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Brain ‘time cells’ help us remember the sequence of events

Some brain cells remain constant while others can be reprogrammed.

Dr. Jiannis Taxidis, PhD

Sitting at dinner with family or friends, we can recount not only what we did during the day, but in what order events occurred. Remembering what happened first and how events are linked in time is critical for making sense of our lives.

But how do we remember the order in which events have occurred and the timing between them?

A UCLA Health-led study has shown that in mice, certain brain cells process important external cues while others track the timing between them. The paper, published September 18 in the journal Neuron, shows that these two types of representations have striking differences.

The work focuses on a part of the brain called the hippocampus. Patients with damage in the hippocampus have difficulty both remembering events and putting them in the correct order. But it’s not known how the neurons in the hippocampus keep track of experiences and the intervals between them.

Applied to humans, the findings of the study may help understand disorders, including schizophrenia, that interfere with the perception of time.

Dr. Peyman Golshani, MD, PhD

Peyman Golshani, MD, PhD, a neurologist in the David Geffen School of Medicine at UCLA, and members of his lab study how neurons in the hippocampus adapt their activity as we learn to link sensory events separated in time. To model this in mice, the researchers set up a task for the animals. They gave the mice a puff of odorized air, stimulating their odor-sensing neurons. After a 5-second delay, the mice got a second puff: If the smell was different, a reward was presented. If it was the same, no reward.

It took the mice about 5 days to learn to associate the change in odor with the reward. Using a special type of microscopy that doesn’t damage the cells, the researchers could look at neuron activation in real-time while the experiment proceeded. “With this method, we can look at the activity of hundreds of neurons simultaneously, and we can track them across many weeks,” says Dr. Golshani.

The imaging revealed two distinct types of neurons. One set of cells responded to the odors, while a second set of cells, referred to as “time cells,” marked the passage of time after the mice sensed the odor. As the seconds passed, the activity passed through a sequence of such neurons, effectively indicating how much time had elapsed since the first odor.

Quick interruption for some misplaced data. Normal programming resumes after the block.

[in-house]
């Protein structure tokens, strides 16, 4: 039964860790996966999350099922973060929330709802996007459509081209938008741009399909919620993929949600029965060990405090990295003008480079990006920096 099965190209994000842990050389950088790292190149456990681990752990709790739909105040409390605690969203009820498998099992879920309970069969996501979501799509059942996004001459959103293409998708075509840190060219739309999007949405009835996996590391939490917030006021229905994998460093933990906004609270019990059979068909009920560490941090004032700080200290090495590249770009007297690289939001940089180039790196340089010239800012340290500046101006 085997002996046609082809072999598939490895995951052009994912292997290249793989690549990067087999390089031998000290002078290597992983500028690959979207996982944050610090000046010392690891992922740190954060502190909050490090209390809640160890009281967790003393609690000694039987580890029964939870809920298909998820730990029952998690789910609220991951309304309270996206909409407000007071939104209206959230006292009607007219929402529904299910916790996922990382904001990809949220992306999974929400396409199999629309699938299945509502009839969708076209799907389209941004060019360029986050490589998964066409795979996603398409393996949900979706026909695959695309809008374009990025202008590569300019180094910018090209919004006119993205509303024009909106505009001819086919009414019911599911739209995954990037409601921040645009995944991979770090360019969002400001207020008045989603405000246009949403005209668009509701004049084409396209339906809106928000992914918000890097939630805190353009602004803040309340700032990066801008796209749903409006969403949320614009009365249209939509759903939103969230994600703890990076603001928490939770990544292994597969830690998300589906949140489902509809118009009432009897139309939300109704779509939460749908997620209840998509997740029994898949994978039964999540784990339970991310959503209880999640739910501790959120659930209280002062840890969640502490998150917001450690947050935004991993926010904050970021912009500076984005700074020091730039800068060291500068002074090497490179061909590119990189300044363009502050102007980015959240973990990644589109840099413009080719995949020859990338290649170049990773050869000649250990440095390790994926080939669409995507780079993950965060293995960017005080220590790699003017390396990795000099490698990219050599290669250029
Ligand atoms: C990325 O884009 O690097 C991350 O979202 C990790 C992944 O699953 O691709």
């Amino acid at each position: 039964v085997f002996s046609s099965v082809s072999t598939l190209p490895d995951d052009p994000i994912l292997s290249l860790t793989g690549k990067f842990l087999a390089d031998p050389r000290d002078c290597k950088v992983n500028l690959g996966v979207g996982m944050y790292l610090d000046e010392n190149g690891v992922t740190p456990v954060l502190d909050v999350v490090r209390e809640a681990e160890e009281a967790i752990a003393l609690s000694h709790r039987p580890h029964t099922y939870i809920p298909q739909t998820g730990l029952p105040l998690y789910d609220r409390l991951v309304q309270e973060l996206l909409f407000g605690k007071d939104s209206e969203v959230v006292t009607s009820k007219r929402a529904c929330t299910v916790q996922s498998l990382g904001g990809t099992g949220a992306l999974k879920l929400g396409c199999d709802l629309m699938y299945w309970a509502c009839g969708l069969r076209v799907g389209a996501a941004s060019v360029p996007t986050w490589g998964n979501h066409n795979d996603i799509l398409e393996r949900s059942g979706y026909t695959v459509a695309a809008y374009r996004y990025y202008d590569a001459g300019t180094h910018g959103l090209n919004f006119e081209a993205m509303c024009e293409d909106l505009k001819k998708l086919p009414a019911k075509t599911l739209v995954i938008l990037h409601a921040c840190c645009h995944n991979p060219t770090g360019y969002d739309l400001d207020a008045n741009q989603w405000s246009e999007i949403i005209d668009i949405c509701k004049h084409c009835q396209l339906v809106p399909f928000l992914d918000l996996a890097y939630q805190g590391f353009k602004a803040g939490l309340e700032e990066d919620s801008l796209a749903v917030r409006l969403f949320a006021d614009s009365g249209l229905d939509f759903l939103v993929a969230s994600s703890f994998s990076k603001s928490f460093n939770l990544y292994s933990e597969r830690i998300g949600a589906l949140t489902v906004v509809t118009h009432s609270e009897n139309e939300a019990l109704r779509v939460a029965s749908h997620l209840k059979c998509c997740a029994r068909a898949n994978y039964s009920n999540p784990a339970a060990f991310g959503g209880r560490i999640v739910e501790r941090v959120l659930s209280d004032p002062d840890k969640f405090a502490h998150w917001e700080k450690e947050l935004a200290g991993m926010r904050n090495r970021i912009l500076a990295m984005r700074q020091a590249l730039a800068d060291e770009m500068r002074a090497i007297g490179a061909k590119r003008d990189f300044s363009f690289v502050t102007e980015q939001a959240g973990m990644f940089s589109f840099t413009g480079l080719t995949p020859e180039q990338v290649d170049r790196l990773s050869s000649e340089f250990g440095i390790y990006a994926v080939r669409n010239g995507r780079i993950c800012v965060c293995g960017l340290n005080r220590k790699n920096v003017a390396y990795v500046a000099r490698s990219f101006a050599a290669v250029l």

“These cells, one after the other, tell us, ‘I smelled odor A one second ago, two seconds ago, three seconds ago, four seconds ago,’ until the second odor is released to the mouse,” explains Jiannis Taxidis, PhD, assistant project scientist in Dr. Golshani’s lab and lead author on the study.

While the odor-sensing cells remained the same, regardless of the conditions of the trial, the time-sensing cells could reorganize in response to changing conditions. “If you extend the delay from 5 seconds to 10 seconds, time cells will completely change their activity,” says Dr. Taxidis. “If you look at these neurons the next day, the odor cells will be there, but the time cells will have lost their timing activity, and new time cells will have emerged.”

Also, the number of time cells increased as the mice learned to remember and compare the odor information, their brains recruiting more and more neurons to help with that task.

Together, these findings show that the hippocampus forms stable representations of events, while forming flexible representations for the timing intervals between these events. That way it can adapt them when the intervals change or recruit more timing neurons when those intervals are important for memory.

“How can the circuits of neurons in the hippocampus allow for such stability and flexibility at the same time? There is still a lot to explore,” says Dr. Golshani.


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